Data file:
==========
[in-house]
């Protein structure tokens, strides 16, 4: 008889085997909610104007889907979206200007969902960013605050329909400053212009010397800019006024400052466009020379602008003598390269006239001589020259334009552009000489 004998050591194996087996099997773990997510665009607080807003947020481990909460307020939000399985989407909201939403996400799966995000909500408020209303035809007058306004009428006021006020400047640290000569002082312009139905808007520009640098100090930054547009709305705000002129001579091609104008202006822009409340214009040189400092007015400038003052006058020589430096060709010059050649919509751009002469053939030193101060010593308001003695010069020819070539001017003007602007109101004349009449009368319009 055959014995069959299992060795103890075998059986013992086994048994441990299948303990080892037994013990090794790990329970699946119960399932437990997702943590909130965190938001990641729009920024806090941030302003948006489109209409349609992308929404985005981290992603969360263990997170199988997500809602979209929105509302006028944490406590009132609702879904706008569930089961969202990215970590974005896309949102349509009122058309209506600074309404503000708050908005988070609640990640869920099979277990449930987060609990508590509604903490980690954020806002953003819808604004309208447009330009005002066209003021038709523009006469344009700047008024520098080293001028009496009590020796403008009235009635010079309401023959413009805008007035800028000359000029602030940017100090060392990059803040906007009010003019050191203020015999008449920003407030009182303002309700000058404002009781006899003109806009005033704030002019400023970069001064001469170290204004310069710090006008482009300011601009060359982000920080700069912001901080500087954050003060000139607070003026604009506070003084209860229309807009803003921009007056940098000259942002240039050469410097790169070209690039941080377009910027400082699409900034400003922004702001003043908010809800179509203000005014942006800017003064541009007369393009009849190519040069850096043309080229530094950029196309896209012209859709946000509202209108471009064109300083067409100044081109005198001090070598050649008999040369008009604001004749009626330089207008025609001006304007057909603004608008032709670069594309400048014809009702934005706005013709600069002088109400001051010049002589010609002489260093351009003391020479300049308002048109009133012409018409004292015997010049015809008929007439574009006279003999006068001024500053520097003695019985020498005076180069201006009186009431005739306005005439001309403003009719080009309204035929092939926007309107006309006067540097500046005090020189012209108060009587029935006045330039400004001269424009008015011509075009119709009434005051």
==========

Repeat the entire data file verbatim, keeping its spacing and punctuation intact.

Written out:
[in-house]
């Protein structure tokens, strides 16, 4: 008889085997909610104007889907979206200007969902960013605050329909400053212009010397800019006024400052466009020379602008003598390269006239001589020259334009552009000489 004998050591194996087996099997773990997510665009607080807003947020481990909460307020939000399985989407909201939403996400799966995000909500408020209303035809007058306004009428006021006020400047640290000569002082312009139905808007520009640098100090930054547009709305705000002129001579091609104008202006822009409340214009040189400092007015400038003052006058020589430096060709010059050649919509751009002469053939030193101060010593308001003695010069020819070539001017003007602007109101004349009449009368319009 055959014995069959299992060795103890075998059986013992086994048994441990299948303990080892037994013990090794790990329970699946119960399932437990997702943590909130965190938001990641729009920024806090941030302003948006489109209409349609992308929404985005981290992603969360263990997170199988997500809602979209929105509302006028944490406590009132609702879904706008569930089961969202990215970590974005896309949102349509009122058309209506600074309404503000708050908005988070609640990640869920099979277990449930987060609990508590509604903490980690954020806002953003819808604004309208447009330009005002066209003021038709523009006469344009700047008024520098080293001028009496009590020796403008009235009635010079309401023959413009805008007035800028000359000029602030940017100090060392990059803040906007009010003019050191203020015999008449920003407030009182303002309700000058404002009781006899003109806009005033704030002019400023970069001064001469170290204004310069710090006008482009300011601009060359982000920080700069912001901080500087954050003060000139607070003026604009506070003084209860229309807009803003921009007056940098000259942002240039050469410097790169070209690039941080377009910027400082699409900034400003922004702001003043908010809800179509203000005014942006800017003064541009007369393009009849190519040069850096043309080229530094950029196309896209012209859709946000509202209108471009064109300083067409100044081109005198001090070598050649008999040369008009604001004749009626330089207008025609001006304007057909603004608008032709670069594309400048014809009702934005706005013709600069002088109400001051010049002589010609002489260093351009003391020479300049308002048109009133012409018409004292015997010049015809008929007439574009006279003999006068001024500053520097003695019985020498005076180069201006009186009431005739306005005439001309403003009719080009309204035929092939926007309107006309006067540097500046005090020189012209108060009587029935006045330039400004001269424009008015011509075009119709009434005051």